Legal advocacy groups launch constitutional challenge, calling Bill C-24 “anti-immigrant, anti-Canadian, anti-democratic, and unconstitutional”
Legal advocacy groups launch a constitutional challenge of the Citizenship Act on Thursday, calling in “anti-Canadian.”
Two legal advocacy groups are launching a constitutional challenge to the Conservative government’s new Citizenship Act in federal court, calling it “anti-immigrant, anti-Canadian, anti-democratic, and unconstitutional.”
Both the B.C. Civil Liberties Association and the Canadian Association of Refugee Lawyers are filing a judicial review application and a statement of claim Thursday arguing that Bill C-24, the Strengthening Canadian Citizenship Act, creates a “two-tier citizenship regime” that discriminates between dual nationals — born here or abroad — and naturalized citizens.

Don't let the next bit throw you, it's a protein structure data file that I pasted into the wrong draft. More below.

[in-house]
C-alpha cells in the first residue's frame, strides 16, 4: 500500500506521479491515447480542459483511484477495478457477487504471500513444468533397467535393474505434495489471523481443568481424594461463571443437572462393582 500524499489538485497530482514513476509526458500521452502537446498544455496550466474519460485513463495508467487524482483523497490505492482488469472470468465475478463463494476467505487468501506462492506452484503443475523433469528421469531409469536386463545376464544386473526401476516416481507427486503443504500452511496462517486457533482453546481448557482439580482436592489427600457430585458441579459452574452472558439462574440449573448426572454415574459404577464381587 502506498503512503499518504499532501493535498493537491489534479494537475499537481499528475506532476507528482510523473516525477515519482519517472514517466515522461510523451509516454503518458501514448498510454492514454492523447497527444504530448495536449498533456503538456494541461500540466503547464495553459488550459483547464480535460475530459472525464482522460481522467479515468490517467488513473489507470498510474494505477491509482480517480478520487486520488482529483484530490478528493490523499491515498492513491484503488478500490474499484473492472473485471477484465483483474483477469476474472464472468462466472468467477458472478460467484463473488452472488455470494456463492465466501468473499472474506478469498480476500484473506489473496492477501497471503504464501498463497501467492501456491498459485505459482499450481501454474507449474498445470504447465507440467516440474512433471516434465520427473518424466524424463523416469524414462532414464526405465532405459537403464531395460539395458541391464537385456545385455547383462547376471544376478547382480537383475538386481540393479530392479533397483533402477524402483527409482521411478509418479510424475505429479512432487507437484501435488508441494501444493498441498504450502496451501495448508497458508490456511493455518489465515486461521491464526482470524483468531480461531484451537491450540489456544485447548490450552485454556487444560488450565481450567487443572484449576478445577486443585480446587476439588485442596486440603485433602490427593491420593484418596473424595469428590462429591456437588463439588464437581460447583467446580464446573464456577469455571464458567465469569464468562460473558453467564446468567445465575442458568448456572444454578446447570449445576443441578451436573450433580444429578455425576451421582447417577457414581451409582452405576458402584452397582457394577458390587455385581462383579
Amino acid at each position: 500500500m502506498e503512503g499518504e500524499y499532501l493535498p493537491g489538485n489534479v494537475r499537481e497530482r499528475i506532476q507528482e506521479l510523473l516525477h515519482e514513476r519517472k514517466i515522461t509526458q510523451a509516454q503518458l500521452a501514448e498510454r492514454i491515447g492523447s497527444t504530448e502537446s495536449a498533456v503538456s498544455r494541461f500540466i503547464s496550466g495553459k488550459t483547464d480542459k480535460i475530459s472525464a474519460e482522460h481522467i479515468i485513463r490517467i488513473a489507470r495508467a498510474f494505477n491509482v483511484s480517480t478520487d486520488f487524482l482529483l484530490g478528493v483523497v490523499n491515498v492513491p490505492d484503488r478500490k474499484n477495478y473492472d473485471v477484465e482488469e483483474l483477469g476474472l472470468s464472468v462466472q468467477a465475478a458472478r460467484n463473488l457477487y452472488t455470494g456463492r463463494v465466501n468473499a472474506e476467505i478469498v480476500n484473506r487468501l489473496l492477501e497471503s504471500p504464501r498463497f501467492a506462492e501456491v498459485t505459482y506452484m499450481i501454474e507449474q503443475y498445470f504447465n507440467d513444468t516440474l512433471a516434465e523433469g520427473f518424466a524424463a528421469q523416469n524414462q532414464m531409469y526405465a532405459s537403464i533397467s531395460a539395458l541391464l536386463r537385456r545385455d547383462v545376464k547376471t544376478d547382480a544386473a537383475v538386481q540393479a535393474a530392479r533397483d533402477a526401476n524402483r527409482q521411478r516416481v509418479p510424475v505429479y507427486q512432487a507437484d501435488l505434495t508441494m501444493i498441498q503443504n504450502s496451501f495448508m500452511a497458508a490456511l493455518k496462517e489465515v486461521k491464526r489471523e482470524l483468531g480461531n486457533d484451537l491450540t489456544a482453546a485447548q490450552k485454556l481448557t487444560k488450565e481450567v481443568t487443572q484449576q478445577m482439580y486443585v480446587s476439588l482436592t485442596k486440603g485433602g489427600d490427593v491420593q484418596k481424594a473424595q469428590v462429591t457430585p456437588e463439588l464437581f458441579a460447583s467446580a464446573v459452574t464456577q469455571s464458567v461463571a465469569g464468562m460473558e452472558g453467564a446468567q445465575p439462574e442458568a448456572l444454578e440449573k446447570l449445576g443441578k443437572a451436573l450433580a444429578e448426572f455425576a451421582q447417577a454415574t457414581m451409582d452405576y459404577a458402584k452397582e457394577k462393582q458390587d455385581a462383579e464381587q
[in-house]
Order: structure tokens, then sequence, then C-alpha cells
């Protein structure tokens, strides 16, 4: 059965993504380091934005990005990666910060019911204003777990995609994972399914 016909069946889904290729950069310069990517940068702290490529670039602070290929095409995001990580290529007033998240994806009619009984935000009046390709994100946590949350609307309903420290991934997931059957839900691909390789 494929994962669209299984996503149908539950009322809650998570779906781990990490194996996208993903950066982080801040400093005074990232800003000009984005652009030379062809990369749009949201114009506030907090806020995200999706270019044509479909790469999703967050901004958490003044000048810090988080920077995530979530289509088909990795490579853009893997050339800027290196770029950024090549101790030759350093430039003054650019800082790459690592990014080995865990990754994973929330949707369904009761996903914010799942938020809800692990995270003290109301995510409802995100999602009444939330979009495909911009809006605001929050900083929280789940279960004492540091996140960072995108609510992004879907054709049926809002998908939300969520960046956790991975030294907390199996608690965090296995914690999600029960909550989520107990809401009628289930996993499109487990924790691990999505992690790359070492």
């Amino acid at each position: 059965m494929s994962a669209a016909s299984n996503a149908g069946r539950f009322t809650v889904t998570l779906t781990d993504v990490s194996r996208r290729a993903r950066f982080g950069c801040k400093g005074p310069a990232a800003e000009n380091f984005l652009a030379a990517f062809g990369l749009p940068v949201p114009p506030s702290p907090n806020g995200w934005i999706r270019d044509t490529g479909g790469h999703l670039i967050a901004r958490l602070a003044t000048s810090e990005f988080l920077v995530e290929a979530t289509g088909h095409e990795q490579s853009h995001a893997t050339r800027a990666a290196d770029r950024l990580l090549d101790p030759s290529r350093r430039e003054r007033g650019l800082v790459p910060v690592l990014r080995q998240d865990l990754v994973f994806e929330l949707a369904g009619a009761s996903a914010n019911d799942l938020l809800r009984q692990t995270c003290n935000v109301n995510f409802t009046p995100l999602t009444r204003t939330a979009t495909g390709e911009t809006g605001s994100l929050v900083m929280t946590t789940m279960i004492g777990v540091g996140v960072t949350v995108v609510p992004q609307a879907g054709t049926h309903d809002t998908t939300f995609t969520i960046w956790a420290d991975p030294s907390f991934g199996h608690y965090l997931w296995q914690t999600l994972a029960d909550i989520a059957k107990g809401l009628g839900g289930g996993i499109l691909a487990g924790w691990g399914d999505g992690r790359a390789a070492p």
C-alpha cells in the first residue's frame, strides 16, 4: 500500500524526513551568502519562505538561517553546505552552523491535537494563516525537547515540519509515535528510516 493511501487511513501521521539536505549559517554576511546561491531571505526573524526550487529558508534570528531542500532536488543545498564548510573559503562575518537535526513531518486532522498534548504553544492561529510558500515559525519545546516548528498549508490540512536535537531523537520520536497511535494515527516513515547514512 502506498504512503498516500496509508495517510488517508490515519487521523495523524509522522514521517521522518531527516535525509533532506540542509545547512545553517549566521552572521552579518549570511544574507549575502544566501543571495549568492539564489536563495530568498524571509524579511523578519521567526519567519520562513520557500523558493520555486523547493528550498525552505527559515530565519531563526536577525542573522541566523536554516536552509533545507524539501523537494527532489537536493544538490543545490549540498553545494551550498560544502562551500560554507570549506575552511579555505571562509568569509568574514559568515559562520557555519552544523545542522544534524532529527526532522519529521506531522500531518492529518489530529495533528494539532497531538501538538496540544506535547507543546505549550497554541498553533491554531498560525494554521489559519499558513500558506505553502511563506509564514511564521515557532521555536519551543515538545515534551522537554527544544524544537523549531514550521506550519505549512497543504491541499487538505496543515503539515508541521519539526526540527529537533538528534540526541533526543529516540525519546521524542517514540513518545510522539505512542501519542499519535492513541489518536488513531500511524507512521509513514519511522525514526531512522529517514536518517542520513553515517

The legal challenge focuses on some key provisions in the act which add an intent to reside in Canada provision before being granted Canadian citizenship, expand the grounds upon which a person can have his or her citizenship revoked and amend the procedures that lead to that revocation.
“This citizenship-stripping law is unjust, legally unsound and violates the core values of equality enshrined in the Charter of Rights and Freedoms,” says Toronto lawyer Lorne Waldman, one of the litigators handling the case and a member of the executive of the Canadian Association of Refugee Lawyers.